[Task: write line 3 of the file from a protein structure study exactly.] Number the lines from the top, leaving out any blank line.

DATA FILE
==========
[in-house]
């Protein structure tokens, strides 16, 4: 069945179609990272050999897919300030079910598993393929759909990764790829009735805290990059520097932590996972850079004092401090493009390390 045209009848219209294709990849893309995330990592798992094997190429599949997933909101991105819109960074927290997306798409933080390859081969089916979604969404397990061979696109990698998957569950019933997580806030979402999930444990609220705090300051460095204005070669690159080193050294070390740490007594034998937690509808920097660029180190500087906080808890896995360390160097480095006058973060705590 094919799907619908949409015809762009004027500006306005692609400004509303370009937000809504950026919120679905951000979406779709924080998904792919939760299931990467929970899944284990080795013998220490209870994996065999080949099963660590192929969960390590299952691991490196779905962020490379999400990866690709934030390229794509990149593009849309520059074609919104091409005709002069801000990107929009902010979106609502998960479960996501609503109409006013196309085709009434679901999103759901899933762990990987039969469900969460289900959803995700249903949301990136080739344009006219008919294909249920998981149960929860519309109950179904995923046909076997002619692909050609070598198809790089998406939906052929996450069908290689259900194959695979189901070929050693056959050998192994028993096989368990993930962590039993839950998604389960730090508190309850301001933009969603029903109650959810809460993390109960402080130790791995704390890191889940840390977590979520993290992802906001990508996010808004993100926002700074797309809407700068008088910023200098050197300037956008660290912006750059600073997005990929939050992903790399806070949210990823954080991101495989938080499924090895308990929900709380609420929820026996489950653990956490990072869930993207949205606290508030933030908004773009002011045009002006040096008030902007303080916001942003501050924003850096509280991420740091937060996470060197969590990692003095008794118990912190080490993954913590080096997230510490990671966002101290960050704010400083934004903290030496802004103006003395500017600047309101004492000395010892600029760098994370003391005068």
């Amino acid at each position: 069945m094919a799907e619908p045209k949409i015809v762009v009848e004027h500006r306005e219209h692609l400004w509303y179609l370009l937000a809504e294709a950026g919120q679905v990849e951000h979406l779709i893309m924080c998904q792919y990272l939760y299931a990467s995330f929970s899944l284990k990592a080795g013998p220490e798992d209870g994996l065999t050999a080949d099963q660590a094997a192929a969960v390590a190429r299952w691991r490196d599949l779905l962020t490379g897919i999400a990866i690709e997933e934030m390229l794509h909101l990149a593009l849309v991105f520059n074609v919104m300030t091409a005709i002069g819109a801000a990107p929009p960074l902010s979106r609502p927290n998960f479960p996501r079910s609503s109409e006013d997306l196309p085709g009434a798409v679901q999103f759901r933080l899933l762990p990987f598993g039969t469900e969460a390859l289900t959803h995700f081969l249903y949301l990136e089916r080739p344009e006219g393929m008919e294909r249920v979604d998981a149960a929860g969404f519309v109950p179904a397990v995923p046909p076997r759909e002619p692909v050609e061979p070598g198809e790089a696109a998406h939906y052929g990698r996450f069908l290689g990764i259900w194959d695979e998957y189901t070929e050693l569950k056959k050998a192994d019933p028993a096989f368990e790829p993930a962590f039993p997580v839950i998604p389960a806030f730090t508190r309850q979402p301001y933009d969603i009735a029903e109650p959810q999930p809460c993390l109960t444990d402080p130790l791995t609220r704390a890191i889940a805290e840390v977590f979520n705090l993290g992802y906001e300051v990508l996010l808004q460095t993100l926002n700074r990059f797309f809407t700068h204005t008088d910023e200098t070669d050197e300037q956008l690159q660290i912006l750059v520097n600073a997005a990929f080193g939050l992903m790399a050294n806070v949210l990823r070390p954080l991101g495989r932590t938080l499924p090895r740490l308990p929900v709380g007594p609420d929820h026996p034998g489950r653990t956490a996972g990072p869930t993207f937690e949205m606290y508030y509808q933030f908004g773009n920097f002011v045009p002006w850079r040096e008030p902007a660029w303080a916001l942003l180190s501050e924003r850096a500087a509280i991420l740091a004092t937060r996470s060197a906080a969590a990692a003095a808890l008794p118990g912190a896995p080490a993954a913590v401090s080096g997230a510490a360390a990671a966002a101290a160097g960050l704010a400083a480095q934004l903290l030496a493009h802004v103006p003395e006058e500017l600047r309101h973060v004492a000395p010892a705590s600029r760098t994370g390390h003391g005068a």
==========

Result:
């Amino acid at each position: 069945m094919a799907e619908p045209k949409i015809v762009v009848e004027h500006r306005e219209h692609l400004w509303y179609l370009l937000a809504e294709a950026g919120q679905v990849e951000h979406l779709i893309m924080c998904q792919y990272l939760y299931a990467s995330f929970s899944l284990k990592a080795g013998p220490e798992d209870g994996l065999t050999a080949d099963q660590a094997a192929a969960v390590a190429r299952w691991r490196d599949l779905l962020t490379g897919i999400a990866i690709e997933e934030m390229l794509h909101l990149a593009l849309v991105f520059n074609v919104m300030t091409a005709i002069g819109a801000a990107p929009p960074l902010s979106r609502p927290n998960f479960p996501r079910s609503s109409e006013d997306l196309p085709g009434a798409v679901q999103f759901r933080l899933l762990p990987f598993g039969t469900e969460a390859l289900t959803h995700f081969l249903y949301l990136e089916r080739p344009e006219g393929m008919e294909r249920v979604d998981a149960a929860g969404f519309v109950p179904a397990v995923p046909p076997r759909e002619p692909v050609e061979p070598g198809e790089a696109a998406h939906y052929g990698r996450f069908l290689g990764i259900w194959d695979e998957y189901t070929e050693l569950k056959k050998a192994d019933p028993a096989f368990e790829p993930a962590f039993p997580v839950i998604p389960a806030f730090t508190r309850q979402p301001y933009d969603i009735a029903e109650p959810q999930p809460c993390l109960t444990d402080p130790l791995t609220r704390a890191i889940a805290e840390v977590f979520n705090l993290g992802y906001e300051v990508l996010l808004q460095t993100l926002n700074r990059f797309f809407t700068h204005t008088d910023e200098t070669d050197e300037q956008l690159q660290i912006l750059v520097n600073a997005a990929f080193g939050l992903m790399a050294n806070v949210l990823r070390p954080l991101g495989r932590t938080l499924p090895r740490l308990p929900v709380g007594p609420d929820h026996p034998g489950r653990t956490a996972g990072p869930t993207f937690e949205m606290y508030y509808q933030f908004g773009n920097f002011v045009p002006w850079r040096e008030p902007a660029w303080a916001l942003l180190s501050e924003r850096a500087a509280i991420l740091a004092t937060r996470s060197a906080a969590a990692a003095a808890l008794p118990g912190a896995p080490a993954a913590v401090s080096g997230a510490a360390a990671a966002a101290a160097g960050l704010a400083a480095q934004l903290l030496a493009h802004v103006p003395e006058e500017l600047r309101h973060v004492a000395p010892a705590s600029r760098t994370g390390h003391g005068a």